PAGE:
Despite protection through the Victorian Flora and Fauna Guarantee Act and listing under federal legislation, legal and illegal clearing of grasslands continues through conversion from native pasture to more intensive agriculture, and urban development.
Melbourne@5 million, the State Government plan for the expansion of Melbourne, emphasises the importance of native grasslands, particularly in the Wyndham (Werribee) area, and commits the government to â€œthe creation of two large grassland protected areasâ€.
There is an immediate opportunity to create new parks on the western fringes of Melbourne which would save the best remaining areas of this grassland.
New suburbs â€“ donâ€™t let fashion over ride common sense. Where new â€˜greenfield developmentâ€™ must occur, we must start by minimising energy use in new housing developments from the moment land is opened up and street planning is laid out. We must plan for future energy use and best possible uptake of passive design options offered by any particular site in terms of minimising energy use and maximising energy savings:
1/ where possible, all house blocks should be orientated length-wise East West â€“ thus the length of the house has the potential to have maximum exposure to the sun â€“ which can be controlled by pergolas, sun shades, use of plantings, etc.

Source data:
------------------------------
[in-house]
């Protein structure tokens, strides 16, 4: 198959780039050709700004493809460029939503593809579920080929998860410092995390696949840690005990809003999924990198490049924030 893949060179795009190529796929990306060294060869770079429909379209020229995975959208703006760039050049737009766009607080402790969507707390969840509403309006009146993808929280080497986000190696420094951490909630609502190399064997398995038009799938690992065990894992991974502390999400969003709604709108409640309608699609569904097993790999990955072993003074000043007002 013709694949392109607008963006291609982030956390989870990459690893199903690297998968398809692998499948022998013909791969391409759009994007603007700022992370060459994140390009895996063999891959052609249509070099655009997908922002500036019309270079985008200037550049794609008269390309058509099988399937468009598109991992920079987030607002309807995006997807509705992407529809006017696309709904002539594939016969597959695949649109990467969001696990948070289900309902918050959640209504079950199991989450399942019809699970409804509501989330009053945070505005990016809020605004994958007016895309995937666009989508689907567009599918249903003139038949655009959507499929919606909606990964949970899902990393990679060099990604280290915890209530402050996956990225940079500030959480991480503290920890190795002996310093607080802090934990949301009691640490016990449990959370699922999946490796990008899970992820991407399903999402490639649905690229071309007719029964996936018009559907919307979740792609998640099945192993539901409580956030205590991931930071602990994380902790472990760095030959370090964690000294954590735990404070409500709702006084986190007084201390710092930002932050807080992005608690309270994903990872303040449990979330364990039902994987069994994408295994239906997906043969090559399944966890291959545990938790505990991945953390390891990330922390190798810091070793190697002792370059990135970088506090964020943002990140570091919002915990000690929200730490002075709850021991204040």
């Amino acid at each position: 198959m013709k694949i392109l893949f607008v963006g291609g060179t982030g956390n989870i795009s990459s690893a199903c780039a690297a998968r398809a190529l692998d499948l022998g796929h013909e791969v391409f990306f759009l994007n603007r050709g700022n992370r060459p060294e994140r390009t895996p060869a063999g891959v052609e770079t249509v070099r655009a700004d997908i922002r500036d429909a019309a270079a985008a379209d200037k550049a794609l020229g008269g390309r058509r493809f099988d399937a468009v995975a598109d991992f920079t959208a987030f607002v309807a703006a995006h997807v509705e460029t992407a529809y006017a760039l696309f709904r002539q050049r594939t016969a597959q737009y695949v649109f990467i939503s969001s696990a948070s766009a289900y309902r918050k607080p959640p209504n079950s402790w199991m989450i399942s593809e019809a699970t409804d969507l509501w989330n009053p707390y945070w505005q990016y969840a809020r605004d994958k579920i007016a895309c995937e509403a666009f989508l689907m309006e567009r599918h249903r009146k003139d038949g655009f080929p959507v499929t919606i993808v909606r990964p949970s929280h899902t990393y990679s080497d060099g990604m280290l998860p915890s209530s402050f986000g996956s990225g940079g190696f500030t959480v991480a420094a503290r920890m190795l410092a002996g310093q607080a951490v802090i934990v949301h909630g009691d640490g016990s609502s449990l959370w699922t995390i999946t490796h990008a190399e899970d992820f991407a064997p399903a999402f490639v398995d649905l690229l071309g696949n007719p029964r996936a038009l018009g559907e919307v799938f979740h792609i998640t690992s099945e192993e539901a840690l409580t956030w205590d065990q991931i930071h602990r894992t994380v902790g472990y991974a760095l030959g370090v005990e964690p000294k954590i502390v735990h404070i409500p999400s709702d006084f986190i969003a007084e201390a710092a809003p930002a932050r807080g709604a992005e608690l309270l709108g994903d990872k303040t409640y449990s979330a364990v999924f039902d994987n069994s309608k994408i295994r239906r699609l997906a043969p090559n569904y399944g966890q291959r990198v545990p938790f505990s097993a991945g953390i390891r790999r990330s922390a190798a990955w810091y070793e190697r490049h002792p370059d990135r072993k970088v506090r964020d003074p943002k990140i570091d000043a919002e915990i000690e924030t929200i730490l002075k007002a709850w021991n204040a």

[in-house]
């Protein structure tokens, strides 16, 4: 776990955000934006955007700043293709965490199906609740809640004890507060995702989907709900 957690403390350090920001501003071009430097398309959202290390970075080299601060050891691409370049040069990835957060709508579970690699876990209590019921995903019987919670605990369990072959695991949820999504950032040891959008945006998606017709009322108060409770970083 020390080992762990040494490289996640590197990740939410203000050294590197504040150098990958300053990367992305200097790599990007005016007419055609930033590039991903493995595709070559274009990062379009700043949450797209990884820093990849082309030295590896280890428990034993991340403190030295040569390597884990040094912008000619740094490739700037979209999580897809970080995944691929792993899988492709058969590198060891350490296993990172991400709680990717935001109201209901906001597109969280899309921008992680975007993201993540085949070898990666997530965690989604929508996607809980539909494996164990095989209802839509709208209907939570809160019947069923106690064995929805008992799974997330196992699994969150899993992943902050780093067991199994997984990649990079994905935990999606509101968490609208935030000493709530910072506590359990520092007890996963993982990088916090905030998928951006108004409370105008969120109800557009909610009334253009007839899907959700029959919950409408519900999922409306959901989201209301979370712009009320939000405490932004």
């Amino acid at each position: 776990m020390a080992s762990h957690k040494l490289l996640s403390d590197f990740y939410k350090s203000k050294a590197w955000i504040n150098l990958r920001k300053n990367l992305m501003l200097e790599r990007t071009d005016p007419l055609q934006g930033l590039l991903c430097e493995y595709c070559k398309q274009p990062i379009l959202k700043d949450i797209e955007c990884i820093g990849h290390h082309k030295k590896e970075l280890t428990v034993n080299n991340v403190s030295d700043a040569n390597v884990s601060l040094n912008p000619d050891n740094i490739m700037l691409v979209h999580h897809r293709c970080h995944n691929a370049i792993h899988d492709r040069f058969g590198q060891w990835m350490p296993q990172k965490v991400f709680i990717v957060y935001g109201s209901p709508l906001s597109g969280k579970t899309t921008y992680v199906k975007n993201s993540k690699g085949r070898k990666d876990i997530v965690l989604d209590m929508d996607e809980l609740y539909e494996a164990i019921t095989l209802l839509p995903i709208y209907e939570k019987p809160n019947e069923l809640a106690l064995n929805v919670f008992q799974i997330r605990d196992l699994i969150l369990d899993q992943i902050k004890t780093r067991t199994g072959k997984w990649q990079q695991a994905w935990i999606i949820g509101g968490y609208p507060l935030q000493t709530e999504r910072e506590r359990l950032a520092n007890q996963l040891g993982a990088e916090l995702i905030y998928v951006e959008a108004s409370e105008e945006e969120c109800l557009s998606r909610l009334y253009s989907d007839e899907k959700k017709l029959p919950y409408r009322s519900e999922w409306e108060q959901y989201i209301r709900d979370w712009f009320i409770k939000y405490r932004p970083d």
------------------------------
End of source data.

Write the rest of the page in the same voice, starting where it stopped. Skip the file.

2/ with all the building regulations currently in existence there are hardly any dictating the colour of the roof. We can achieve significant reduction in heat absorption (and transfer into the house) by ensuring roofing materials are either aÂ light/ bright colour, or painted that way. Many houses being built at present have dark coloured roofs.
3/ we must ensure architects break with the environmental crimes of the past. No architect should be allowed to put fashion statements ahead of sustainability. Training must include compulsory components of passive solar design â€“ such as use of protective eaves, ensuring maximum use of natural light, natural cooling options, warming of concrete slabs by winter sun during the day, and so on. All of these are both common sense and common knowledge, yet it is astounding how many new homes still ignore these basic design principles.
4/ we are building houses now that will last for years. We should therefore plan ahead for a low carbon future. Accordingly, we mustÂ ensure that new housing developments have factored in space to allow for future food production, and water collection and harvesting, even if it is not a feature of the current day-to-day use.
By implementing simple measures â€“ such as insulation, orientation, high efficiency cooling and heating, and window shading â€“ the ecological footprint of a home can be cut by a factor of five. When clever design features are included, it is also possible to get much better use of space, meaning you can fit more houses onto the same amount of land without compromising amenity. According to research carried out in Queensland by Lend Lease Delfin, the EPA and GreenMode,Â when construction and the physical maintenance of the house are also included in this type of planning, three of these sustainable homes could fit in the footprint of one â€™standardâ€™ house.